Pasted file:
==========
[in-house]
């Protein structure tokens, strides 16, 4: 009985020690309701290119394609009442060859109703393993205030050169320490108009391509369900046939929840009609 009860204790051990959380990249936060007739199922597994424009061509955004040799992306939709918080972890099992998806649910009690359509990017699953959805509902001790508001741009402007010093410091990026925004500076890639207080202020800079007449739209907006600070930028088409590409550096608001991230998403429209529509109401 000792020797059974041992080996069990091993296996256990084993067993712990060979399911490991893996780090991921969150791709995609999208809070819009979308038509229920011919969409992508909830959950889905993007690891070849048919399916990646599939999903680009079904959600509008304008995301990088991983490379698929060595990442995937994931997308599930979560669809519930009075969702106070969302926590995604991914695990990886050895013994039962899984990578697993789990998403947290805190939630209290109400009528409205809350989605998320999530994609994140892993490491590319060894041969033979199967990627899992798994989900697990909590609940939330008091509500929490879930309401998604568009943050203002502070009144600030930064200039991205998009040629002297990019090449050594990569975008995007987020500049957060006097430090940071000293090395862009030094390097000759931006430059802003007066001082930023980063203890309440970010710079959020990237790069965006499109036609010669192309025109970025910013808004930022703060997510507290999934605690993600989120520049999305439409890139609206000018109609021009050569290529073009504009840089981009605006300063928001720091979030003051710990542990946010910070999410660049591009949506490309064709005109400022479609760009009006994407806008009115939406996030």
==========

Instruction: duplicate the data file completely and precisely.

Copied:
[in-house]
């Protein structure tokens, strides 16, 4: 009985020690309701290119394609009442060859109703393993205030050169320490108009391509369900046939929840009609 009860204790051990959380990249936060007739199922597994424009061509955004040799992306939709918080972890099992998806649910009690359509990017699953959805509902001790508001741009402007010093410091990026925004500076890639207080202020800079007449739209907006600070930028088409590409550096608001991230998403429209529509109401 000792020797059974041992080996069990091993296996256990084993067993712990060979399911490991893996780090991921969150791709995609999208809070819009979308038509229920011919969409992508909830959950889905993007690891070849048919399916990646599939999903680009079904959600509008304008995301990088991983490379698929060595990442995937994931997308599930979560669809519930009075969702106070969302926590995604991914695990990886050895013994039962899984990578697993789990998403947290805190939630209290109400009528409205809350989605998320999530994609994140892993490491590319060894041969033979199967990627899992798994989900697990909590609940939330008091509500929490879930309401998604568009943050203002502070009144600030930064200039991205998009040629002297990019090449050594990569975008995007987020500049957060006097430090940071000293090395862009030094390097000759931006430059802003007066001082930023980063203890309440970010710079959020990237790069965006499109036609010669192309025109970025910013808004930022703060997510507290999934605690993600989120520049999305439409890139609206000018109609021009050569290529073009504009840089981009605006300063928001720091979030003051710990542990946010910070999410660049591009949506490309064709005109400022479609760009009006994407806008009115939406996030």